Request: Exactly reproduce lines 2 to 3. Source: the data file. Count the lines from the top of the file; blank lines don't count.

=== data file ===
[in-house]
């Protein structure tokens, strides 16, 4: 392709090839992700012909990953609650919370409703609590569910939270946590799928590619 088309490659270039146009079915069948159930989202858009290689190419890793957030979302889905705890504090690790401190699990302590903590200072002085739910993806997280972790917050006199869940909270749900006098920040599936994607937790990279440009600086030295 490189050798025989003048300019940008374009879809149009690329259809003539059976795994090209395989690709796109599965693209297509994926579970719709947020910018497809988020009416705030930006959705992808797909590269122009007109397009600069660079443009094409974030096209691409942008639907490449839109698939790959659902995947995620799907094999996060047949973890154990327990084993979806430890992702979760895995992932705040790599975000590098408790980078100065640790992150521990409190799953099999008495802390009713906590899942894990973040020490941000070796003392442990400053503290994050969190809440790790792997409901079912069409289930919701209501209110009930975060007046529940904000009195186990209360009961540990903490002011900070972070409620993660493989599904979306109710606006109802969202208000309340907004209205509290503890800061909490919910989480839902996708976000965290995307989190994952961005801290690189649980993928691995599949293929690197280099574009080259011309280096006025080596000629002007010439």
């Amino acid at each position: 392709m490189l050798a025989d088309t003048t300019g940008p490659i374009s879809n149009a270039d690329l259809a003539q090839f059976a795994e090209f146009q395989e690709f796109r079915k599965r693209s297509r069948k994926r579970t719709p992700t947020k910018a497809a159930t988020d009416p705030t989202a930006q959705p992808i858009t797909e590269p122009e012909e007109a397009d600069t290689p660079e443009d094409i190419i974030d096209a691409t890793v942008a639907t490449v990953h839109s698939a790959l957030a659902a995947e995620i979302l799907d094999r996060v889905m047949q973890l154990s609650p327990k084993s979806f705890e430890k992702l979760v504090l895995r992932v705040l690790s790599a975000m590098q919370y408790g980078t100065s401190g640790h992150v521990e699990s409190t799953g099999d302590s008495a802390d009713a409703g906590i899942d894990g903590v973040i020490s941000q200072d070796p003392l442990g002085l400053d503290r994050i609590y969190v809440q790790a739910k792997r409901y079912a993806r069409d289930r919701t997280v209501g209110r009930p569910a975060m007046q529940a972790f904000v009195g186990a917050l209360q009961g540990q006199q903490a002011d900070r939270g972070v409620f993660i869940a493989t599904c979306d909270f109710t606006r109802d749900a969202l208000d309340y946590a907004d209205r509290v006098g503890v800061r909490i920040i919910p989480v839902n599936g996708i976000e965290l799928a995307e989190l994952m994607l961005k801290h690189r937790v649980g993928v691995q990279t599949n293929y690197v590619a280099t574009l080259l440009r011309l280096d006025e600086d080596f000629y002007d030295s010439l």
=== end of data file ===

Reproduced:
């Protein structure tokens, strides 16, 4: 392709090839992700012909990953609650919370409703609590569910939270946590799928590619 088309490659270039146009079915069948159930989202858009290689190419890793957030979302889905705890504090690790401190699990302590903590200072002085739910993806997280972790917050006199869940909270749900006098920040599936994607937790990279440009600086030295 490189050798025989003048300019940008374009879809149009690329259809003539059976795994090209395989690709796109599965693209297509994926579970719709947020910018497809988020009416705030930006959705992808797909590269122009007109397009600069660079443009094409974030096209691409942008639907490449839109698939790959659902995947995620799907094999996060047949973890154990327990084993979806430890992702979760895995992932705040790599975000590098408790980078100065640790992150521990409190799953099999008495802390009713906590899942894990973040020490941000070796003392442990400053503290994050969190809440790790792997409901079912069409289930919701209501209110009930975060007046529940904000009195186990209360009961540990903490002011900070972070409620993660493989599904979306109710606006109802969202208000309340907004209205509290503890800061909490919910989480839902996708976000965290995307989190994952961005801290690189649980993928691995599949293929690197280099574009080259011309280096006025080596000629002007010439």
């Amino acid at each position: 392709m490189l050798a025989d088309t003048t300019g940008p490659i374009s879809n149009a270039d690329l259809a003539q090839f059976a795994e090209f146009q395989e690709f796109r079915k599965r693209s297509r069948k994926r579970t719709p992700t947020k910018a497809a159930t988020d009416p705030t989202a930006q959705p992808i858009t797909e590269p122009e012909e007109a397009d600069t290689p660079e443009d094409i190419i974030d096209a691409t890793v942008a639907t490449v990953h839109s698939a790959l957030a659902a995947e995620i979302l799907d094999r996060v889905m047949q973890l154990s609650p327990k084993s979806f705890e430890k992702l979760v504090l895995r992932v705040l690790s790599a975000m590098q919370y408790g980078t100065s401190g640790h992150v521990e699990s409190t799953g099999d302590s008495a802390d009713a409703g906590i899942d894990g903590v973040i020490s941000q200072d070796p003392l442990g002085l400053d503290r994050i609590y969190v809440q790790a739910k792997r409901y079912a993806r069409d289930r919701t997280v209501g209110r009930p569910a975060m007046q529940a972790f904000v009195g186990a917050l209360q009961g540990q006199q903490a002011d900070r939270g972070v409620f993660i869940a493989t599904c979306d909270f109710t606006r109802d749900a969202l208000d309340y946590a907004d209205r509290v006098g503890v800061r909490i920040i919910p989480v839902n599936g996708i976000e965290l799928a995307e989190l994952m994607l961005k801290h690189r937790v649980g993928v691995q990279t599949n293929y690197v590619a280099t574009l080259l440009r011309l280096d006025e600086d080596f000629y002007d030295s010439l």